Relevant, not Reactionary: Misfits Series One

Misfits (TV)
Series One (2009)
Creator: Howard Overman
Cast: Iwan Rheon, Robert Sheehan, Lauren Socha, Nathan Stewart-Jarrett, Antonia Thomas.


When Misfits first aired on E4 in November 2009, I’ll admit to missing the first episode. Then I caught that scene from episode two (those who’ve seen it will know what I’m talking about) and my interest—and gag reflex—was sparked. With the first episode of Series Two airing at 10PM tonight, it seems like the perfect time for a retrospective look at what made Series One so good.

Labelled as a cross between Skins and Heroes at its debut, Misfits can be summed up with the sentence young offenders hit by lightning, develop unexplained superpowers. And it works, impossibly enough. Our ASBO-teen protagonists are interrupted on their first day of community service by a freak storm, in a beautifully shot and directed sequence that recalls the imagery of graphic artists like Frank Miller, and within ten minutes we’ve been plunged into the story as the first superpower drives by to say hello.

The pre-credits sequence doesn’t hold back on introducing us to the characters. Alisha (Antonia Thomas) bares skin, adjusts her cleavage, sexually confidant; Kelly (Lauren Socha) scrapes her hair back into a facelift pony-tail, hooped earrings swinging. Curtis (Nathan Stewart-Jarrett) is all athlete’s build and sombre movements, crucifix on display whilst Simon (Iwan Rheon) pats down his hair and adjusts his collar, OCD. Nathan (Robert Sheehan), huge eyes assessing everyone else, has the swagger and the cigarette, the universal signs for trouble.

These are all people we know, which is the beauty of starting off with stereotypes. We have emotional responses to them within seconds because we think we know who they are, followed by the joy of watching those stereotypes get alternately built up and stripped away. There’s truth in each of them, of course—Nathan is a first class cheeky bastard (with all the best lines) and Kelly’s DNA probably spells out the word attitude, whilst quiet Simon is just a bit strange—but there’s an undertone to Iwan Rheon’s acting that recalls a frightened animal, and it’s layered performances from all of the cast, mixed with spectacular writing from creator Howard Overman, that gives these characters life. Each of them is distinct and, more importantly, memorable, revealed through dialogue that doesn’t shy away from giving each of them an individual voice; they develop constantly throughout the series, so well-rounded it’s a surprise that they’re not played by spherical shapes.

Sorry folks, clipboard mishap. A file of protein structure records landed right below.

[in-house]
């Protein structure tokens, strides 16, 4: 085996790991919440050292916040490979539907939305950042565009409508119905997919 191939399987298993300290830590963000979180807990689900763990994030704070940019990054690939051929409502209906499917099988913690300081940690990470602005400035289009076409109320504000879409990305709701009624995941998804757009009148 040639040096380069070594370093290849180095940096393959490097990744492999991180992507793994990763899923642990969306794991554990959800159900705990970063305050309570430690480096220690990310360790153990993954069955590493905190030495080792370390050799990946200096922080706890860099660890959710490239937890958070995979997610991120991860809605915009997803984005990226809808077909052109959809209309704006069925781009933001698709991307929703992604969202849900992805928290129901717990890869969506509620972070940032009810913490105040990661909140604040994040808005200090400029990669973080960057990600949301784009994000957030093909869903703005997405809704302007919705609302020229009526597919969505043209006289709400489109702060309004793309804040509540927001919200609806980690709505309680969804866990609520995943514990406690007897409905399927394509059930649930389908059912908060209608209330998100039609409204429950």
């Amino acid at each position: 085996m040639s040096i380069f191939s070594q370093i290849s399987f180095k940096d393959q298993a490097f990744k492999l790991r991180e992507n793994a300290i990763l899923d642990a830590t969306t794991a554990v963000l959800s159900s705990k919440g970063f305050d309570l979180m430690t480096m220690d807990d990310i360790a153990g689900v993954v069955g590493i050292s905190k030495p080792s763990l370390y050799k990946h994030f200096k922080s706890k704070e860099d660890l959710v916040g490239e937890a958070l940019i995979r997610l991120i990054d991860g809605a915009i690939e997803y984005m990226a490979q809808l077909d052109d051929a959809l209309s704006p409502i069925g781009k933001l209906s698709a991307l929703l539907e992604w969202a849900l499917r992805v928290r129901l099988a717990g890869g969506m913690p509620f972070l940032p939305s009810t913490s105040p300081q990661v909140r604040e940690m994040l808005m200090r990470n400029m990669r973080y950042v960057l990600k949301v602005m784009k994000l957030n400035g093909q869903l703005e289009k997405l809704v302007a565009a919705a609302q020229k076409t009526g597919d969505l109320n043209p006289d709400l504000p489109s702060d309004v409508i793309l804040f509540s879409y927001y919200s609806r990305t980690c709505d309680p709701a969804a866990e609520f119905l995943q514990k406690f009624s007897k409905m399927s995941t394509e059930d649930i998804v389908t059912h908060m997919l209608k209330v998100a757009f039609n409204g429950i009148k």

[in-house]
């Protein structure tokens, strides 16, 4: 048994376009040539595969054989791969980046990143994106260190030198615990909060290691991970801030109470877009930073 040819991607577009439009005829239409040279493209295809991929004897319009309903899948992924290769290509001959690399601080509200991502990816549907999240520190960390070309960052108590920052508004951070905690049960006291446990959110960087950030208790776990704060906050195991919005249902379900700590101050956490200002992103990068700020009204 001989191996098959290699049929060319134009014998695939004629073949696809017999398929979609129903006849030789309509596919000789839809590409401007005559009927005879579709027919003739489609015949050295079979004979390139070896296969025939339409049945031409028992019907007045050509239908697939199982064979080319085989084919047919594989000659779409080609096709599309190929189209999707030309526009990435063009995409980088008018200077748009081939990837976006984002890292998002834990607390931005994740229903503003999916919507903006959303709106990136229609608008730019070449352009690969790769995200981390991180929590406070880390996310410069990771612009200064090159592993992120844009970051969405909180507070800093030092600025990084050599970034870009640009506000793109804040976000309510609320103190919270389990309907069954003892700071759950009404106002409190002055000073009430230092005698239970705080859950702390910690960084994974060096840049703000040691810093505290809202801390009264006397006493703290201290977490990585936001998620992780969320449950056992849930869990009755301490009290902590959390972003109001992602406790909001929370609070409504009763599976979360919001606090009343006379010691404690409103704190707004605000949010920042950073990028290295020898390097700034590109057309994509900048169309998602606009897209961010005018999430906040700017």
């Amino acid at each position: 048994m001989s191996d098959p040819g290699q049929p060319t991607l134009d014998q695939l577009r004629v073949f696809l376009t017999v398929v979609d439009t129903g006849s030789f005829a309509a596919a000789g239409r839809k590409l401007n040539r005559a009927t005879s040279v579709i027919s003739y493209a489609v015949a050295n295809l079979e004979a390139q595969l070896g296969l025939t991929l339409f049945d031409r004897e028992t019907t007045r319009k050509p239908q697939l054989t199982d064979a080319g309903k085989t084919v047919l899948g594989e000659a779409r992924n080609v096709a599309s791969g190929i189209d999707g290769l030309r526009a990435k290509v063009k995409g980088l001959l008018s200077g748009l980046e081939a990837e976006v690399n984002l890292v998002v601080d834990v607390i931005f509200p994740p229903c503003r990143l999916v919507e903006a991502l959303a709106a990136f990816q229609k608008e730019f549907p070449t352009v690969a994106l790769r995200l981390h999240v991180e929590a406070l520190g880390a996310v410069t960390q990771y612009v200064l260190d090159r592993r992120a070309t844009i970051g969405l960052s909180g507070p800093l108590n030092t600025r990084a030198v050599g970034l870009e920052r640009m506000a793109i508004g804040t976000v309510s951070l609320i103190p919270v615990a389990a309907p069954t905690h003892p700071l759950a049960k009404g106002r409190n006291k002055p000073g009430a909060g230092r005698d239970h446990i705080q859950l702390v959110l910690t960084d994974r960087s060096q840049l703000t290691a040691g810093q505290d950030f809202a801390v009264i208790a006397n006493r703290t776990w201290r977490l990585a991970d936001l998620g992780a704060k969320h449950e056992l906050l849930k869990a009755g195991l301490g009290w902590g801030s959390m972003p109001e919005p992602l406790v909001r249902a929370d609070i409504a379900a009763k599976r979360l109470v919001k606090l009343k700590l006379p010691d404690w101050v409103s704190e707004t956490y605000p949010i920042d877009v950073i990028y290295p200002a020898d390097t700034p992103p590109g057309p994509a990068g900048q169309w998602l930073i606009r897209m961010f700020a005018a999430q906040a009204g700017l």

It’s the show’s attitude that hits in the first ten minutes, too. Like the characters themselves it’s unapologetic, in-your-face honest about what it is. People out there, they think you’re scum, the probation worker monologues. You have the opportunity to show them they’re wrong. It’s Nathan’s counter-argument—yeah, but what if they’re right?—that gives it away; punchy, cheeky, helped along by Robert Sheehan’s amusingly expressive face, it’s the first climb on a fast-paced roller-coaster, the kind that makes your stomach knot with excitement because you know that something big and bold and entertaining is waiting on the other side.

The tone is firmly set and never wavers, threading through all six episode. Misfits has the energy and the confidence of the young, pushing past boundaries that would have made Mary Whitehouse have a heart attack (including a sex scene with an 82-year-old woman). What’s important, though, is that whilst it doesn’t shy away from doing outlandish or outrageous things it never does them for the sake of it. We’re made to feel uncomfortable with decisions that our characters make, with the situations that they find themselves in, but each remains crucial to our understanding of who they are. Shocks are relevant, not reactionary, and that’s where Misfits transcends the label of just another teen drama; what made it deserves its Best Drama award at the BAFTAs.

Series One ended with one of the best cliffhangers in recent television memory (and if you haven’t seen it, don’t watch Series Two until you’ve 4OD’d every episode. Trust me, it will be worth it), the kind that makes you wish for a rainy month like November to hurry up and get here. Trailers for Series Two not only promise the same but hint at something more and, with new characters and new plots, tonight a year of waiting will finally be over.